HUD's role under Title VI in the 1964 act is to guard against racial discrimination in any program or activity to which HUD gives financial assistance. Title VIII of the 1968 Civil Rights Act requires HUD to investigate complaints of housing discrimination and, where appropriate, to attempt to resolve such complaints through persuasion or conciliation. In calendar year 1970, HUD completed processing of 169 complaints; in 89 of these cases conciliation was successful. In the same year, HUD referred 19 of these cases where conciliation failed to the Department of Justice.

Under the terms of Title VIII of the 1968 Civil Rights Act, the Attorney General is empowered to bring suits in Federal court where he finds that racial discrimination in housing constitutes a "pattern or practice," or where housing discrimination cases raise issues of general public importance. Since January 1969, the Attorney General has brought or participated in 85 such suits against more than 250 defendants in 22 States and the District of Columbia. In addition, the Justice Department has negotiated out of court with several hundred other persons and companies and brought them into voluntary compliance.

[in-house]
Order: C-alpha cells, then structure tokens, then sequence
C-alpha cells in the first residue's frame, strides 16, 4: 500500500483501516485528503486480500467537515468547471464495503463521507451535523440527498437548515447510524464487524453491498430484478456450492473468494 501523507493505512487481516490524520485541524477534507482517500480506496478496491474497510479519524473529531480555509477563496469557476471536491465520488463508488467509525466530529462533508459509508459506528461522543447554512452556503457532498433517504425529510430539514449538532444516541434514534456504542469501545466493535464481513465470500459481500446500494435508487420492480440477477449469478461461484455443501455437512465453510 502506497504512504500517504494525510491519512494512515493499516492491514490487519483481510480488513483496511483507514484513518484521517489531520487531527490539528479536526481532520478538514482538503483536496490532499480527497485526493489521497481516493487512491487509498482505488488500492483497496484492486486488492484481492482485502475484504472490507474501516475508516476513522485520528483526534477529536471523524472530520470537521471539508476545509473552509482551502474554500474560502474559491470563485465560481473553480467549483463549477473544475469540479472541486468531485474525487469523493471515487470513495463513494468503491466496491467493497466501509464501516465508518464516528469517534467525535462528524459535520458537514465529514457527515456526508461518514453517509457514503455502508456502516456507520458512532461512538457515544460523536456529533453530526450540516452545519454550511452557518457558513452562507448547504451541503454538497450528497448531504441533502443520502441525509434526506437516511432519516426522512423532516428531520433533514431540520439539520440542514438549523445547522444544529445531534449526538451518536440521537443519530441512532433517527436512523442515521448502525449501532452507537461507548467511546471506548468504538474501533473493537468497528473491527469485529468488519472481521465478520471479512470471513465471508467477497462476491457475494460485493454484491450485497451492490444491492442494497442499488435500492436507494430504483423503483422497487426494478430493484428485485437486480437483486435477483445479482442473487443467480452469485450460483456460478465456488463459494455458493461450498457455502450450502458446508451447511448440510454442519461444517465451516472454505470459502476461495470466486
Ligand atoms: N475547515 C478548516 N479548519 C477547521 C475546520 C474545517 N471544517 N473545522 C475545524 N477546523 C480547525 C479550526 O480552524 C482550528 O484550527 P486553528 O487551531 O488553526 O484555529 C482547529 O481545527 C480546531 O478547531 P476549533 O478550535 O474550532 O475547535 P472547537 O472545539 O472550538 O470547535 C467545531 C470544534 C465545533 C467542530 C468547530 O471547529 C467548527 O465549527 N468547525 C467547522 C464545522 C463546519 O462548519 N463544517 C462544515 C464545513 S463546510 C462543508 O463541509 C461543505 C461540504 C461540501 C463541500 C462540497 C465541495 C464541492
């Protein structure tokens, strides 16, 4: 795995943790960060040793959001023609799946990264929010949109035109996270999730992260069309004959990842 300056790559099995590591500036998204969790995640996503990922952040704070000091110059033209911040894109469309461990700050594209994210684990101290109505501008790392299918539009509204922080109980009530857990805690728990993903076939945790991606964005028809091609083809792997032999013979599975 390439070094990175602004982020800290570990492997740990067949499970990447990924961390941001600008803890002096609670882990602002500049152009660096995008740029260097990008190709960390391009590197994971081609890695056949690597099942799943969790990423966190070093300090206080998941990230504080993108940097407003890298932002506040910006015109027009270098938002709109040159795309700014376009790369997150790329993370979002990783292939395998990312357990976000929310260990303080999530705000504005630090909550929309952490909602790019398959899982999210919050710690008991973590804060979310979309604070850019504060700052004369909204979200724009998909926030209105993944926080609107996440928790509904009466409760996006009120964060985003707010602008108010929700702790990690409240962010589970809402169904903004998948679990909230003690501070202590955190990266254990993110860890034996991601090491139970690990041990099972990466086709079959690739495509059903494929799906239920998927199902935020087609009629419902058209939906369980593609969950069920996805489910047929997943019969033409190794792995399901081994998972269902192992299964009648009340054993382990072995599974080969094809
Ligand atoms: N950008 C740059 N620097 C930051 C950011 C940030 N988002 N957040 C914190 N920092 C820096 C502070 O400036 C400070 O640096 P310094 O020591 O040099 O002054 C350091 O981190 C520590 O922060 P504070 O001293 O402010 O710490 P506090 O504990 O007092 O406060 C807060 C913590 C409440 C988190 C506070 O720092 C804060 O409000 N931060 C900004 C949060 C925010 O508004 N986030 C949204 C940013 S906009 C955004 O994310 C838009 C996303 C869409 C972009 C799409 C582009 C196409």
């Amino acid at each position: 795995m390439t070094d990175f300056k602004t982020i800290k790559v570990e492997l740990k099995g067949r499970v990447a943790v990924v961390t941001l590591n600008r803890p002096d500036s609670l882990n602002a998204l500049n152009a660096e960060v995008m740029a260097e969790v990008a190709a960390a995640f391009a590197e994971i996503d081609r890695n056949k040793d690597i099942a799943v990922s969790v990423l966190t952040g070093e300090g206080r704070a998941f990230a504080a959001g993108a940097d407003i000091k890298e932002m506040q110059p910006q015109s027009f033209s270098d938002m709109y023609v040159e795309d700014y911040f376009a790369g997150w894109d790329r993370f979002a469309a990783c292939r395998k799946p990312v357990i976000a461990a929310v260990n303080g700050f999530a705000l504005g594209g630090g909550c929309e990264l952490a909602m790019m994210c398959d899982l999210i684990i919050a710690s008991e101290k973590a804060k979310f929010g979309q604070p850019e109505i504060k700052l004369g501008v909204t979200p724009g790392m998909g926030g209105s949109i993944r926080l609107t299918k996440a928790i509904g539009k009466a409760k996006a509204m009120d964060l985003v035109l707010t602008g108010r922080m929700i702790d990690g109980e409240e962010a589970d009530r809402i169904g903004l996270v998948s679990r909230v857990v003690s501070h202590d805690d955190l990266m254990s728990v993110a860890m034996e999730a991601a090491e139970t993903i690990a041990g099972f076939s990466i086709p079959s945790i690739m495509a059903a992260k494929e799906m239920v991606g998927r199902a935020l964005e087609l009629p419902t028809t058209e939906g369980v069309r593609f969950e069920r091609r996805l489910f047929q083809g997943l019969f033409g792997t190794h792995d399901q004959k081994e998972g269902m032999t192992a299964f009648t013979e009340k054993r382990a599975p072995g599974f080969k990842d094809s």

These cases have involved not only outright racial discrimination in the sale or rental of homes but also such practices as discriminatory real estate advertising and exclusion of minorities from multiple listing services. Several of the suits have been against municipal authorities. Several others have been against major companies controlling tens of thousands of dwelling units, and have resulted in orders that they take dramatic remedial efforts to attract minority families into buildings from which they have previously been barred or discouraged.

Not only have these suits directly opened to nonwhites a great deal of housing previously available only to whites; they also have had a significant, wider impact in stimulating others to came into voluntary compliance with the antidiscrimination laws. This vigorous enforcement as required by law will continue.

Unlawful racial discrimination in housing extends beyond the barring of individuals from particular buildings or neighborhoods became of race. The courts have also held that, when its reasons for doing so are racial, a community may not rezone in order to exclude a federally assisted housing development. In such cases, where changes in land use regulations are made for what turns out to be a racially discriminatory purpose, the Attorney General, in appropriate circumstances, will also bring legal proceedings.